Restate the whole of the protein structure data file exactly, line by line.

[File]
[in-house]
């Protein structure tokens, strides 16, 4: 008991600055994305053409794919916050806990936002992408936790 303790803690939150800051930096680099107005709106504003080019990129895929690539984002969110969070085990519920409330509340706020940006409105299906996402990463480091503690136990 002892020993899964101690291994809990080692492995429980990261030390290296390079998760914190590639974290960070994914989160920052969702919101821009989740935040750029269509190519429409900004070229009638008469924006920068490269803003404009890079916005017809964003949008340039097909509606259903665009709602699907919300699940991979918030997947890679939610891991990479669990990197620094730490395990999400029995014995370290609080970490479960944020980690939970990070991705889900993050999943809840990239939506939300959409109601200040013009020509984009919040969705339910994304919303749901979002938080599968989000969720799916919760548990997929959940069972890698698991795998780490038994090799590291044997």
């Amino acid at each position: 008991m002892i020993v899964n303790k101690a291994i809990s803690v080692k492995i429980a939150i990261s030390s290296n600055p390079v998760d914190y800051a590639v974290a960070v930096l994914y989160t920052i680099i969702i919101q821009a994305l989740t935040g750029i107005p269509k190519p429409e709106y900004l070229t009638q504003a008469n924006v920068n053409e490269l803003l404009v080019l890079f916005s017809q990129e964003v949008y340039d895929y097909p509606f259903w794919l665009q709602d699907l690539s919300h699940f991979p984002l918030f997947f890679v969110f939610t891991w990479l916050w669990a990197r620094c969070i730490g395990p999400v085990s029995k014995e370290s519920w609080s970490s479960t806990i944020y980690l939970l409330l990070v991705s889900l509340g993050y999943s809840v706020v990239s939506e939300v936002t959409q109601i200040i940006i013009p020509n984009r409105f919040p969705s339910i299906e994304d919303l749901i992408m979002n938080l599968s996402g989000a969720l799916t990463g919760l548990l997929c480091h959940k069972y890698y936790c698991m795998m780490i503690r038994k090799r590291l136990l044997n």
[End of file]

[in-house]
């Protein structure tokens, strides 16, 4: 008991600055994305053409794919916050806990936002992408936790 303790803690939150800051930096680099107005709106504003080019990129895929690539984002969110969070085990519920409330509340706020940006409105299906996402990463480091503690136990 002892020993899964101690291994809990080692492995429980990261030390290296390079998760914190590639974290960070994914989160920052969702919101821009989740935040750029269509190519429409900004070229009638008469924006920068490269803003404009890079916005017809964003949008340039097909509606259903665009709602699907919300699940991979918030997947890679939610891991990479669990990197620094730490395990999400029995014995370290609080970490479960944020980690939970990070991705889900993050999943809840990239939506939300959409109601200040013009020509984009919040969705339910994304919303749901979002938080599968989000969720799916919760548990997929959940069972890698698991795998780490038994090799590291044997």
């Amino acid at each position: 008991m002892i020993v899964n303790k101690a291994i809990s803690v080692k492995i429980a939150i990261s030390s290296n600055p390079v998760d914190y800051a590639v974290a960070v930096l994914y989160t920052i680099i969702i919101q821009a994305l989740t935040g750029i107005p269509k190519p429409e709106y900004l070229t009638q504003a008469n924006v920068n053409e490269l803003l404009v080019l890079f916005s017809q990129e964003v949008y340039d895929y097909p509606f259903w794919l665009q709602d699907l690539s919300h699940f991979p984002l918030f997947f890679v969110f939610t891991w990479l916050w669990a990197r620094c969070i730490g395990p999400v085990s029995k014995e370290s519920w609080s970490s479960t806990i944020y980690l939970l409330l990070v991705s889900l509340g993050y999943s809840v706020v990239s939506e939300v936002t959409q109601i200040i940006i013009p020509n984009r409105f919040p969705s339910i299906e994304d919303l749901i992408m979002n938080l599968s996402g989000a969720l799916t990463g919760l548990l997929c480091h959940k069972y890698y936790c698991m795998m780490i503690r038994k090799r590291l136990l044997n």